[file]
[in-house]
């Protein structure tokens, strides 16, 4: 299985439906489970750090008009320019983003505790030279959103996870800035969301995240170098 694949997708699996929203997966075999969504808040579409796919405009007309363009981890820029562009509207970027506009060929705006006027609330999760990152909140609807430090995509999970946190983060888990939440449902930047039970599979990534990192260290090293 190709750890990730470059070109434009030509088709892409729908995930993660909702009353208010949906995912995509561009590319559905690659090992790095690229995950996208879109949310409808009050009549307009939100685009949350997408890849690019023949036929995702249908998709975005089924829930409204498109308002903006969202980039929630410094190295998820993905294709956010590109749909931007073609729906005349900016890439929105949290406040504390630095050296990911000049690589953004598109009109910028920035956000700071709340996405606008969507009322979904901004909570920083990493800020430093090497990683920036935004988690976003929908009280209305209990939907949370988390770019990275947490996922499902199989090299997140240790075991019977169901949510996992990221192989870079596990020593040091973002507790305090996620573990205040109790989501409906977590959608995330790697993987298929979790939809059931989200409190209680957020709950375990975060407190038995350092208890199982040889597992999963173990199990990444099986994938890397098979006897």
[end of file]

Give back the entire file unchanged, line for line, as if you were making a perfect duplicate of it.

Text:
[in-house]
């Protein structure tokens, strides 16, 4: 299985439906489970750090008009320019983003505790030279959103996870800035969301995240170098 694949997708699996929203997966075999969504808040579409796919405009007309363009981890820029562009509207970027506009060929705006006027609330999760990152909140609807430090995509999970946190983060888990939440449902930047039970599979990534990192260290090293 190709750890990730470059070109434009030509088709892409729908995930993660909702009353208010949906995912995509561009590319559905690659090992790095690229995950996208879109949310409808009050009549307009939100685009949350997408890849690019023949036929995702249908998709975005089924829930409204498109308002903006969202980039929630410094190295998820993905294709956010590109749909931007073609729906005349900016890439929105949290406040504390630095050296990911000049690589953004598109009109910028920035956000700071709340996405606008969507009322979904901004909570920083990493800020430093090497990683920036935004988690976003929908009280209305209990939907949370988390770019990275947490996922499902199989090299997140240790075991019977169901949510996992990221192989870079596990020593040091973002507790305090996620573990205040109790989501409906977590959608995330790697993987298929979790939809059931989200409190209680957020709950375990975060407190038995350092208890199982040889597992999963173990199990990444099986994938890397098979006897």